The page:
I claim:

1. In a system for monitoring the heart-beat of a'fetus in the womb of an expectant mother, a transducer assembly including a generally planar surface, strap means for holding the assembly in a predetermined position on the outer abdominal wall of an expectant mother, said transducer assembly including a plurality of transducer elements mounted in a single plane and inclined at predetermined angles relative to the generally planar surface for transmitting energy into the womb of the expectant mother and receiving energy reflected from within the womb in discrete beams, said beams intersecting each other in an elongated region extending along an axis normal to the planar surface, the reflected energy having a fetal heart rate component which differs in frequency from the transmitted energy by an amount corresponding to the rate of fetal heart movement, signal generating means connected to some of said transducer elements, and means connected to others of said transducer elements for processing signals received thereby to recover the fetal heart rate component of said signals.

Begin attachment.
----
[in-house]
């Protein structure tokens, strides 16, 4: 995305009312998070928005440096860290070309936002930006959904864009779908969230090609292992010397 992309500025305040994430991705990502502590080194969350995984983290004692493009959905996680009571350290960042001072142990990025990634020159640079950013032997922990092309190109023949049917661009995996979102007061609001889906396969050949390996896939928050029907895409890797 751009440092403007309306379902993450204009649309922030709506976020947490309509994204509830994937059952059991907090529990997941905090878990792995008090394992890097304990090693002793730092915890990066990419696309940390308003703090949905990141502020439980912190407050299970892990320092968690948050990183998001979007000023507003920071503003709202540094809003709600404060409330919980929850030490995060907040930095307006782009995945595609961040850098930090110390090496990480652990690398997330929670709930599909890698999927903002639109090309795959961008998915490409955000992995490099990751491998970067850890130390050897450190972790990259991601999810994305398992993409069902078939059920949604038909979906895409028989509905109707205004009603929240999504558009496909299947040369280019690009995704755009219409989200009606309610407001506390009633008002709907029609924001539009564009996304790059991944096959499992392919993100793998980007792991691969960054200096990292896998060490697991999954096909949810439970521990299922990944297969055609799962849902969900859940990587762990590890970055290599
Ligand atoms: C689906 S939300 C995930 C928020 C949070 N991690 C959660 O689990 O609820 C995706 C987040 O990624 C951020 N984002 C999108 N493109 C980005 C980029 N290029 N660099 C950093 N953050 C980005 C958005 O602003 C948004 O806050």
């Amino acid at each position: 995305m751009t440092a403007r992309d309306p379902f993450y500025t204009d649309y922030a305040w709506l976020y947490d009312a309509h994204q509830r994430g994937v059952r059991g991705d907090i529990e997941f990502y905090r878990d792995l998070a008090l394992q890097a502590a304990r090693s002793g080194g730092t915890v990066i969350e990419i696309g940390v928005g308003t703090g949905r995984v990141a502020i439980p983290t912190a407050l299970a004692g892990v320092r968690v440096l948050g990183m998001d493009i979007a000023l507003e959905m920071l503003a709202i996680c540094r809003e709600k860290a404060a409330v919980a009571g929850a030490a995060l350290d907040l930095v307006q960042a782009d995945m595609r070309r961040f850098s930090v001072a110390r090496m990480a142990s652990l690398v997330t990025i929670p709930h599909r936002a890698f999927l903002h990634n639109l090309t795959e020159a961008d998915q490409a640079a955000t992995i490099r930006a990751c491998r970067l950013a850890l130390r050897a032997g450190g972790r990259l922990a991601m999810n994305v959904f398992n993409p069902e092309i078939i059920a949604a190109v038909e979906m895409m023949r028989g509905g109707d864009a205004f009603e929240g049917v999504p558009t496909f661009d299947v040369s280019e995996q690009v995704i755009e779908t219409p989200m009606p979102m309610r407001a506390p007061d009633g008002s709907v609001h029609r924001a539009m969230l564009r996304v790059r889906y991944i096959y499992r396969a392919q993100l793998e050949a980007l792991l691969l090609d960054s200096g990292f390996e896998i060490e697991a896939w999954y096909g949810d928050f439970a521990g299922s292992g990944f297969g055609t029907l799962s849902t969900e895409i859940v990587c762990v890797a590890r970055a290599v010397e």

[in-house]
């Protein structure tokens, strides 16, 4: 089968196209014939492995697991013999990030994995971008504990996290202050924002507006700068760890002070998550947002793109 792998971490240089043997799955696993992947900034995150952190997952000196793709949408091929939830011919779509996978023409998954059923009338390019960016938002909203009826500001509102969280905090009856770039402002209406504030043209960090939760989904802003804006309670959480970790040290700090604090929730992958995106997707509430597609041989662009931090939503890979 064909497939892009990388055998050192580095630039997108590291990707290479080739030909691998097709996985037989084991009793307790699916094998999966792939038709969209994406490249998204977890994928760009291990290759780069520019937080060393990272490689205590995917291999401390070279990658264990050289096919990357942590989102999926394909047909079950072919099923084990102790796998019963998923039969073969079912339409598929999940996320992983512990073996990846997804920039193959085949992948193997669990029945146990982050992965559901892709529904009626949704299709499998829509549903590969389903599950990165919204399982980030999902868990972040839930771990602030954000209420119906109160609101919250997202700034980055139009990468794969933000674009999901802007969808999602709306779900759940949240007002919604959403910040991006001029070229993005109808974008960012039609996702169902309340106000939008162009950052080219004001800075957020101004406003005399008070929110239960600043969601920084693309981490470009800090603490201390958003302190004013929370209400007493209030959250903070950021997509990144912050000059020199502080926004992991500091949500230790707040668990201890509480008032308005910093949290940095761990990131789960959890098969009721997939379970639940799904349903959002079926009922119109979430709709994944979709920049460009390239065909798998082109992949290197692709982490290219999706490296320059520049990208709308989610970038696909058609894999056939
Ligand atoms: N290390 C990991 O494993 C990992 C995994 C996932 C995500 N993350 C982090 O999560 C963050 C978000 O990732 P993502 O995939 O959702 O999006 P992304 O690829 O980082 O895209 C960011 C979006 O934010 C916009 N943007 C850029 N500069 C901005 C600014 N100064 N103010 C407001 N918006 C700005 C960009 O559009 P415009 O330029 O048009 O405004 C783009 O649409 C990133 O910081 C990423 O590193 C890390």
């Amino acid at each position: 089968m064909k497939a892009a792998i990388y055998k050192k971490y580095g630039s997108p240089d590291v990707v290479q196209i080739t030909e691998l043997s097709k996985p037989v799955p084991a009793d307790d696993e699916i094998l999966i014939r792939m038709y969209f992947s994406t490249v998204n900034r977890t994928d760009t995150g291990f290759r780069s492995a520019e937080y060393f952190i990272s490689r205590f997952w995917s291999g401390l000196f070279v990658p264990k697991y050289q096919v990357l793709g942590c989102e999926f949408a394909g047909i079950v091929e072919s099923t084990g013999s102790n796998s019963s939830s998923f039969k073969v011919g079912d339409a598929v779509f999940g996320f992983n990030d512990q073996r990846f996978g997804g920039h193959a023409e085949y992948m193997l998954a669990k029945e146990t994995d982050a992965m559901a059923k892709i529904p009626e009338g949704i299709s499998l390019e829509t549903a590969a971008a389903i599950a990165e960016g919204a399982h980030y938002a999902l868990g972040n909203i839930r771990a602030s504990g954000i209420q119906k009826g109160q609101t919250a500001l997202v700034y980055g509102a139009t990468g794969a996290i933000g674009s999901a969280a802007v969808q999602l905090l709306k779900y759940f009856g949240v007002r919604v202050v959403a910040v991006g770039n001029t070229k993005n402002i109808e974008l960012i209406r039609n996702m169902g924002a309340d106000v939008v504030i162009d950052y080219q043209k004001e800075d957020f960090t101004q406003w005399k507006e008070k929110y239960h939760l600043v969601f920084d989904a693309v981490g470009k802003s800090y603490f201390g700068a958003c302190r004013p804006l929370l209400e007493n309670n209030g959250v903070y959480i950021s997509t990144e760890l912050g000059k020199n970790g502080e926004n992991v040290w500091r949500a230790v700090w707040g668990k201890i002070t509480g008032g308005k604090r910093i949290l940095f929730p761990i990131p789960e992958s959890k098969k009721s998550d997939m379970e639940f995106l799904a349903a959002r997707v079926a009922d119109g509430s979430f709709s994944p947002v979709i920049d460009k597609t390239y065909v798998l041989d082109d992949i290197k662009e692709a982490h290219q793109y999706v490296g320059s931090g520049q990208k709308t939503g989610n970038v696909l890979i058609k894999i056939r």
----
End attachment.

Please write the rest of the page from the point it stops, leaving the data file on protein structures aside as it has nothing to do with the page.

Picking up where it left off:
2. A system as in claim 1 wherein said transducer elements are provided in pairs, each of said pairs including one transmitting element and one receiving element, the elements in different pairs being inclined at different angles relative to said generally planar surface so that the beams associated with different pairs intersect along the axis at different distances from the generally planar surface.

3. A system as in claim 1 together with means for converting the fetal heart rate component to an analog signal.

4. A system as in claim 1 together wih controlled gain amplifier means for amplifying the reflected signal.